Shortly after the village scrapped plans for a townhouse project in the 500 block of Elgin Avenue last September, developer Barney O’Reilly received an invitation to renew discussions on the project from a most unlikely source.

“I thought it would be better for everybody if we could work together on this,” Julie Herwitt, a resident of 505 Elgin Ave. said.

Herwitt and her husband live directly across the street from O’Reilly’s properties at 504 and 508 Elgin Ave., and were adamantly opposed to his plans to raze two single-family homes for a couple of four-story townhouses. Herwitt was joined by dozens of other neighborhood residents in opposing the project, and were rewarded with a nearly unanimous decision from the village council to reject O’Reilly’s proposal.

Three months later, Herwitt and a handful of other residents are working side-by-side with O’Reilly to create a plan that everyone can live with.

“I would say they’re definitely thinking outside of the box, which is what it will take to get this project done,” O’Reilly said.

Initially, O’Reilly said he was surprised to hear from the residents so soon after the council voted 4-1 not to approve the site plan. Discussions with the residents during the design stage for the original project eventually fizzled, and at every public meeting with the village, O’Reilly found himself at odds with a vocal opponent and an election season rapidly approaching.

For several weeks O’Reilly and his staff at Cherryfield Development considered suing Forest Park for failing to approve a site plan that complied with all of the village’s ordinances. However, with projects scattered throughout the community, O’Reilly said a court battle would likely do more harm than good.

“There’s no winners when it comes to legal cases,” O’Reilly said. “I don’t get rich paying attorney’s fees. We have a very good case, there’s no disputing that, but that’s not the way we want to do it. It’s all about a little good will.”

The redesigned development still calls for two multi-family structures, however, the aesthetics have changed. On the Elgin Avenue side, the buildings will more closely resemble the single-family homes that dominate the block. On the Harlem Avenue side, the buildings will be taller and look more like the townhouses that they are.

The new design also includes one more unit than the previous proposal, making the development denser than the one that was voted down.

One of the largest hurdles that O’Reilly and the residents working with him have identified will be the planned consolidation of the two lots into one. Further, a request to have the project considered as a Planned Unit Development is also expected to raise some eyebrows.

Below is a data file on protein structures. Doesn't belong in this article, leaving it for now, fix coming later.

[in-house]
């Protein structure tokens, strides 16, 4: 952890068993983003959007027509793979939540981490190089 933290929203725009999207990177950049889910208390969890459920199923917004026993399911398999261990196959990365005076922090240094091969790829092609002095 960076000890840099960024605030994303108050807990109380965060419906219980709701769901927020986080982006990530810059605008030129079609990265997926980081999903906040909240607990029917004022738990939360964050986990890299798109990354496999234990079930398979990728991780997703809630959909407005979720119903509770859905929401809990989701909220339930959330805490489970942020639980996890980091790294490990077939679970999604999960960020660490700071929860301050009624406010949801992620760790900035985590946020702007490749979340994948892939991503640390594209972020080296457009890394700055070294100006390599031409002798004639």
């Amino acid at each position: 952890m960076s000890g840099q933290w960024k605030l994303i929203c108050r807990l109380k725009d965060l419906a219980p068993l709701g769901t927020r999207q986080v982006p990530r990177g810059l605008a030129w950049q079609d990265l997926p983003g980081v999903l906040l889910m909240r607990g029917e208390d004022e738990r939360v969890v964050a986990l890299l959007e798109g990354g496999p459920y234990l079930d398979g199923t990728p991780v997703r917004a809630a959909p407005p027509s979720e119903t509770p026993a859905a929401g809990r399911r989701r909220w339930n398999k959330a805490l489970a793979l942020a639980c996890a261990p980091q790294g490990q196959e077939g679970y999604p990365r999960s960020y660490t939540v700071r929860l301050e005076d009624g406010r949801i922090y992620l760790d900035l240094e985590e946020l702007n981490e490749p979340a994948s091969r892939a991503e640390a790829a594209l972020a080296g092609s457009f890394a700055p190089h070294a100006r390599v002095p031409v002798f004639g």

John Plepel, who lives at 532 Elgin Ave., said it’s unlikely the village will allow two structures on a single lot, but said he’s hopeful that zoning officials will see the cooperative spirit behind the project. Plepel is also a candidate for Forest Park commissioner in this year’s spring election.

“He’s trying to be reasonable,” Plepel said of O’Reilly.

No formal plans have been submitted to the municipality, though Village Administrator Mike Sturino said he has seen a copy of the preliminary drawings. Sturino said there a number of problems with the project that likely stem from O’Reilly’s willingness to consider the ideas of property owners who have little or no professional training in property development.

According to Sturino, the plans are “filled with bad planning design and frankly, traffic hazards that we can’t, from a staff perspective, recommend.”

Though the specific recommendations of a neighboring property owner may not fit with the village’s zoning, Sturino said it’s always a positive to see developers working with residents.

Herwitt still isn’t sold on the revisions made to the plans and said she’s not sure whether she would speak in favor of the project if it went before the village. The density is still too much, she said, but O’Reilly’s attention to the aesthetics has been sincere.

Skepticism has been an ingredient in the relationship between the neighbors and the developer, Plepel said. The residents recognize the profit motive that O’Reilly has, and the power that public opinion has over the council isn’t lost on the developer.

“I don’t think that’s lost on anyone, that he’s being responsive now because he’s a really nice guy,” Plepel said. “This is a business for him.”

O’Reilly credited the Elgin Avenue residents with thinking creatively and making an effort to embrace changes to their community. Both sides recognize the inevitability of development, O’Reilly said, and are working toward a solution.

“It’s not that I’m trying to be nice now or that I wasn’t nice before,” O’Reilly said. “I’m looking for a resolution and the residents are looking for a resolution.”